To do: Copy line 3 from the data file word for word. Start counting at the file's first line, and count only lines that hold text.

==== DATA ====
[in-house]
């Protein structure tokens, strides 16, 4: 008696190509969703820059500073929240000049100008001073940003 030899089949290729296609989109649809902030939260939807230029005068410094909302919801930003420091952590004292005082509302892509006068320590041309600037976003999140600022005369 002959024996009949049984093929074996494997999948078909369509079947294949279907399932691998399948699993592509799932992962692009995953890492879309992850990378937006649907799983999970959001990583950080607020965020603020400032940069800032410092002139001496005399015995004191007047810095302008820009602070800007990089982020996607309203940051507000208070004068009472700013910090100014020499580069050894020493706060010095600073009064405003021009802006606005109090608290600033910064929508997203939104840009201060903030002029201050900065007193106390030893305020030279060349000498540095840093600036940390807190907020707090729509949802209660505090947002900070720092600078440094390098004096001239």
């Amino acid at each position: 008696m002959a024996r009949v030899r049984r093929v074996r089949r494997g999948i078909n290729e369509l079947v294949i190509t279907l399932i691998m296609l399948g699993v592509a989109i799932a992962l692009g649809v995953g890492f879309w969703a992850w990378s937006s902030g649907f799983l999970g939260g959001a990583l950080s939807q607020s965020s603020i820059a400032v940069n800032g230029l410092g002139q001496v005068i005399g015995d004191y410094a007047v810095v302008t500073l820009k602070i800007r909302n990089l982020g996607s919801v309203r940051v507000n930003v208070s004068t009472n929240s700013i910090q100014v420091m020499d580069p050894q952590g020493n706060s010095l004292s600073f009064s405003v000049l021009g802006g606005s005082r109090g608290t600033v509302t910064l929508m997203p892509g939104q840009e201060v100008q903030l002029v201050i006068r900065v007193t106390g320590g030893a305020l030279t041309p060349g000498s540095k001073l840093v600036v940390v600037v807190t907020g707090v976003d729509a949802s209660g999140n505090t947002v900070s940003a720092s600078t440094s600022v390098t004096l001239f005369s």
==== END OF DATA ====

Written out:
């Amino acid at each position: 008696m002959a024996r009949v030899r049984r093929v074996r089949r494997g999948i078909n290729e369509l079947v294949i190509t279907l399932i691998m296609l399948g699993v592509a989109i799932a992962l692009g649809v995953g890492f879309w969703a992850w990378s937006s902030g649907f799983l999970g939260g959001a990583l950080s939807q607020s965020s603020i820059a400032v940069n800032g230029l410092g002139q001496v005068i005399g015995d004191y410094a007047v810095v302008t500073l820009k602070i800007r909302n990089l982020g996607s919801v309203r940051v507000n930003v208070s004068t009472n929240s700013i910090q100014v420091m020499d580069p050894q952590g020493n706060s010095l004292s600073f009064s405003v000049l021009g802006g606005s005082r109090g608290t600033v509302t910064l929508m997203p892509g939104q840009e201060v100008q903030l002029v201050i006068r900065v007193t106390g320590g030893a305020l030279t041309p060349g000498s540095k001073l840093v600036v940390v600037v807190t907020g707090v976003d729509a949802s209660g999140n505090t947002v900070s940003a720092s600078t440094s600022v390098t004096l001239f005369s």